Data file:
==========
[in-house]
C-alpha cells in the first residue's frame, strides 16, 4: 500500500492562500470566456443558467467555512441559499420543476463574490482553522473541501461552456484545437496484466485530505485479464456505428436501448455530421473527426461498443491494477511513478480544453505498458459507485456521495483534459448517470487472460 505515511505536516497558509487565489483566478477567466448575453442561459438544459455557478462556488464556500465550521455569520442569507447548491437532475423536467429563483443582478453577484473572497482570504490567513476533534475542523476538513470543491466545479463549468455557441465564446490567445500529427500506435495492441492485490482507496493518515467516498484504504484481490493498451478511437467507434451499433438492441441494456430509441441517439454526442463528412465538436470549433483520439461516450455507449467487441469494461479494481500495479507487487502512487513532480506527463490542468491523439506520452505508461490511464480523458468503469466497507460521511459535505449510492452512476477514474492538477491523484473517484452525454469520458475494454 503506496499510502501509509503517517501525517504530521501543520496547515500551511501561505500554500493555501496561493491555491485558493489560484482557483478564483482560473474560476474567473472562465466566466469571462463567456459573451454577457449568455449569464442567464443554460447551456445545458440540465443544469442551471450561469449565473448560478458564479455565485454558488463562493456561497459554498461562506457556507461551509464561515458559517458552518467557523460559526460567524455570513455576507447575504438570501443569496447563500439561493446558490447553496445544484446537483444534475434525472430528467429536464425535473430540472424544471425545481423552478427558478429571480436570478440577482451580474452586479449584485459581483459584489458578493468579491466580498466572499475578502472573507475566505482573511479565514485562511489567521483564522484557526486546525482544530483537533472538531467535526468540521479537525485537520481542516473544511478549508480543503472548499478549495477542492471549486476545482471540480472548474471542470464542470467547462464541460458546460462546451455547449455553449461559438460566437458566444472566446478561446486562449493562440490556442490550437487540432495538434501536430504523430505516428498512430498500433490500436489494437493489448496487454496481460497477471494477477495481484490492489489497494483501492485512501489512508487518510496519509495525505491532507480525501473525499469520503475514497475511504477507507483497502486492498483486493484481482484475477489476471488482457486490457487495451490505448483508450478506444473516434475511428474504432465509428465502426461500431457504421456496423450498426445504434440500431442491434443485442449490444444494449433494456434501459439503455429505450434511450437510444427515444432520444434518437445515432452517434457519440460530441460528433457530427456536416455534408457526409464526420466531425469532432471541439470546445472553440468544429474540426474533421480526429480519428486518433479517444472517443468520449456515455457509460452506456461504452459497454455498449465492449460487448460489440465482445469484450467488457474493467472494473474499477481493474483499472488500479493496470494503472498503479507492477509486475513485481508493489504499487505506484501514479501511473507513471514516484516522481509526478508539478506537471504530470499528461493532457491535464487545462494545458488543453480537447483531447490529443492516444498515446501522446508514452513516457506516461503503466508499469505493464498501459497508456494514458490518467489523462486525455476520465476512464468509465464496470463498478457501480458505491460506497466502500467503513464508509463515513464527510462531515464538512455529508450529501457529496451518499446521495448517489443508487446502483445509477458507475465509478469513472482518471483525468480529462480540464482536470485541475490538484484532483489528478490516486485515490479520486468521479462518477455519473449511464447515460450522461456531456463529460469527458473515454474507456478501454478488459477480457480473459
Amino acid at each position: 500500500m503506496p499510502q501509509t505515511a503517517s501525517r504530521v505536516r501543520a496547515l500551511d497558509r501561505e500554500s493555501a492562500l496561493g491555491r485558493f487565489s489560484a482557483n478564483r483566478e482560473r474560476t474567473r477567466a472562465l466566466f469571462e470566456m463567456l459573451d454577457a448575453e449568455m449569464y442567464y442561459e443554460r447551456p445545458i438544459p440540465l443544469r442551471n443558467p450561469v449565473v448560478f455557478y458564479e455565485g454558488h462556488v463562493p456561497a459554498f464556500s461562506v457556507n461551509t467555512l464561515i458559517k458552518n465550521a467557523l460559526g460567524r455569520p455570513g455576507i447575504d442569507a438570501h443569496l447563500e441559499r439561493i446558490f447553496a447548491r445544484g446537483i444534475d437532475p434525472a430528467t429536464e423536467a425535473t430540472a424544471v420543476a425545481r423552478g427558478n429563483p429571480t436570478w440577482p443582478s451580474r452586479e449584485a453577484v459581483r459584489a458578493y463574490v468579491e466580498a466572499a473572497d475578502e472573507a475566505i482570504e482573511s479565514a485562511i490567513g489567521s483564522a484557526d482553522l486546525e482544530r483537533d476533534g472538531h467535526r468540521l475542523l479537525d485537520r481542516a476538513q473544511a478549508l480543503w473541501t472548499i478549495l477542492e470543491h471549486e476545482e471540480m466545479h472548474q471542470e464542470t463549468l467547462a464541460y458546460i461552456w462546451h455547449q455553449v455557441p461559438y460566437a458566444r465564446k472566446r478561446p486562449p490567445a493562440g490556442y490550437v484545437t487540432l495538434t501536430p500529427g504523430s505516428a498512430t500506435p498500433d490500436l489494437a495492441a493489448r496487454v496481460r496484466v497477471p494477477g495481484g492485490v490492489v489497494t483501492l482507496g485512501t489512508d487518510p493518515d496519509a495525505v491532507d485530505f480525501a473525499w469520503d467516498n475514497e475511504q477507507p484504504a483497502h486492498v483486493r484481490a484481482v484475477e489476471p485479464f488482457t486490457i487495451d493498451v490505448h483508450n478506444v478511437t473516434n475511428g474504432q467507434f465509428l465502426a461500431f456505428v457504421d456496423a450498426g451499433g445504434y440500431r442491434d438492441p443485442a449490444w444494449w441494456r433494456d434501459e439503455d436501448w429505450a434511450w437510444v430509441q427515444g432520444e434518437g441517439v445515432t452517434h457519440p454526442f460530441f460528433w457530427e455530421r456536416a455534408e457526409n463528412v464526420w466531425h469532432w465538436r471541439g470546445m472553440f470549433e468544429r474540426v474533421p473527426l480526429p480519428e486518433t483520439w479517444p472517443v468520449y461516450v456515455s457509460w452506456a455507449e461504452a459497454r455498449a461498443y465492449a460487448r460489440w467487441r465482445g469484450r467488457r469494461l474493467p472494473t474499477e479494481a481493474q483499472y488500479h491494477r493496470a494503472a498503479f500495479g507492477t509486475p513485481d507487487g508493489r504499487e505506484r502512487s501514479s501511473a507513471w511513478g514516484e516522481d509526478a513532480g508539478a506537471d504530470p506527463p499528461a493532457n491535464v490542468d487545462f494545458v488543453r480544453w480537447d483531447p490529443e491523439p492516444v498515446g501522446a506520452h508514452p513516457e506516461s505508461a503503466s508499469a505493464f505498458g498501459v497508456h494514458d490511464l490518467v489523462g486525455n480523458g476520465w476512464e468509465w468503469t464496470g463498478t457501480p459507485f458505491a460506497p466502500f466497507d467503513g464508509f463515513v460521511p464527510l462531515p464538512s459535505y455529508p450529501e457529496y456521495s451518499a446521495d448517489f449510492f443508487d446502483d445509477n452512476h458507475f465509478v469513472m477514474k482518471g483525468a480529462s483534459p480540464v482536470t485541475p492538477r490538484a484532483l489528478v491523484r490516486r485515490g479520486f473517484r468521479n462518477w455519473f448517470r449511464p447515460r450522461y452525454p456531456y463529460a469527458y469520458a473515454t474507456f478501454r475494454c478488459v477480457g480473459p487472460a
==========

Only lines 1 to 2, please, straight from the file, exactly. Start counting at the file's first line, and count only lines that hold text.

[in-house]
C-alpha cells in the first residue's frame, strides 16, 4: 500500500492562500470566456443558467467555512441559499420543476463574490482553522473541501461552456484545437496484466485530505485479464456505428436501448455530421473527426461498443491494477511513478480544453505498458459507485456521495483534459448517470487472460 505515511505536516497558509487565489483566478477567466448575453442561459438544459455557478462556488464556500465550521455569520442569507447548491437532475423536467429563483443582478453577484473572497482570504490567513476533534475542523476538513470543491466545479463549468455557441465564446490567445500529427500506435495492441492485490482507496493518515467516498484504504484481490493498451478511437467507434451499433438492441441494456430509441441517439454526442463528412465538436470549433483520439461516450455507449467487441469494461479494481500495479507487487502512487513532480506527463490542468491523439506520452505508461490511464480523458468503469466497507460521511459535505449510492452512476477514474492538477491523484473517484452525454469520458475494454 503506496499510502501509509503517517501525517504530521501543520496547515500551511501561505500554500493555501496561493491555491485558493489560484482557483478564483482560473474560476474567473472562465466566466469571462463567456459573451454577457449568455449569464442567464443554460447551456445545458440540465443544469442551471450561469449565473448560478458564479455565485454558488463562493456561497459554498461562506457556507461551509464561515458559517458552518467557523460559526460567524455570513455576507447575504438570501443569496447563500439561493446558490447553496445544484446537483444534475434525472430528467429536464425535473430540472424544471425545481423552478427558478429571480436570478440577482451580474452586479449584485459581483459584489458578493468579491466580498466572499475578502472573507475566505482573511479565514485562511489567521483564522484557526486546525482544530483537533472538531467535526468540521479537525485537520481542516473544511478549508480543503472548499478549495477542492471549486476545482471540480472548474471542470464542470467547462464541460458546460462546451455547449455553449461559438460566437458566444472566446478561446486562449493562440490556442490550437487540432495538434501536430504523430505516428498512430498500433490500436489494437493489448496487454496481460497477471494477477495481484490492489489497494483501492485512501489512508487518510496519509495525505491532507480525501473525499469520503475514497475511504477507507483497502486492498483486493484481482484475477489476471488482457486490457487495451490505448483508450478506444473516434475511428474504432465509428465502426461500431457504421456496423450498426445504434440500431442491434443485442449490444444494449433494456434501459439503455429505450434511450437510444427515444432520444434518437445515432452517434457519440460530441460528433457530427456536416455534408457526409464526420466531425469532432471541439470546445472553440468544429474540426474533421480526429480519428486518433479517444472517443468520449456515455457509460452506456461504452459497454455498449465492449460487448460489440465482445469484450467488457474493467472494473474499477481493474483499472488500479493496470494503472498503479507492477509486475513485481508493489504499487505506484501514479501511473507513471514516484516522481509526478508539478506537471504530470499528461493532457491535464487545462494545458488543453480537447483531447490529443492516444498515446501522446508514452513516457506516461503503466508499469505493464498501459497508456494514458490518467489523462486525455476520465476512464468509465464496470463498478457501480458505491460506497466502500467503513464508509463515513464527510462531515464538512455529508450529501457529496451518499446521495448517489443508487446502483445509477458507475465509478469513472482518471483525468480529462480540464482536470485541475490538484484532483489528478490516486485515490479520486468521479462518477455519473449511464447515460450522461456531456463529460469527458473515454474507456478501454478488459477480457480473459